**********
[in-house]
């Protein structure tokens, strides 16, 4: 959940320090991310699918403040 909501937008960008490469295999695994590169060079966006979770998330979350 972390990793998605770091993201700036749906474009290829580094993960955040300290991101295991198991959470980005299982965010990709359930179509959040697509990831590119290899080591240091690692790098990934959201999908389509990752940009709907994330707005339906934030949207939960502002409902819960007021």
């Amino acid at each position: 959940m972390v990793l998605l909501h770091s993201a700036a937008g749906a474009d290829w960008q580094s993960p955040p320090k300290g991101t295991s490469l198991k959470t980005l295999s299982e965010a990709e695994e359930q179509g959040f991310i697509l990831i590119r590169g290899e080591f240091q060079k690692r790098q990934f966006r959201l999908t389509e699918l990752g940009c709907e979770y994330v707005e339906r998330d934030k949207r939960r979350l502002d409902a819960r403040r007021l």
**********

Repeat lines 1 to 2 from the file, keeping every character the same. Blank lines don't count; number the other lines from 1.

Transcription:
[in-house]
């Protein structure tokens, strides 16, 4: 959940320090991310699918403040 909501937008960008490469295999695994590169060079966006979770998330979350 972390990793998605770091993201700036749906474009290829580094993960955040300290991101295991198991959470980005299982965010990709359930179509959040697509990831590119290899080591240091690692790098990934959201999908389509990752940009709907994330707005339906934030949207939960502002409902819960007021």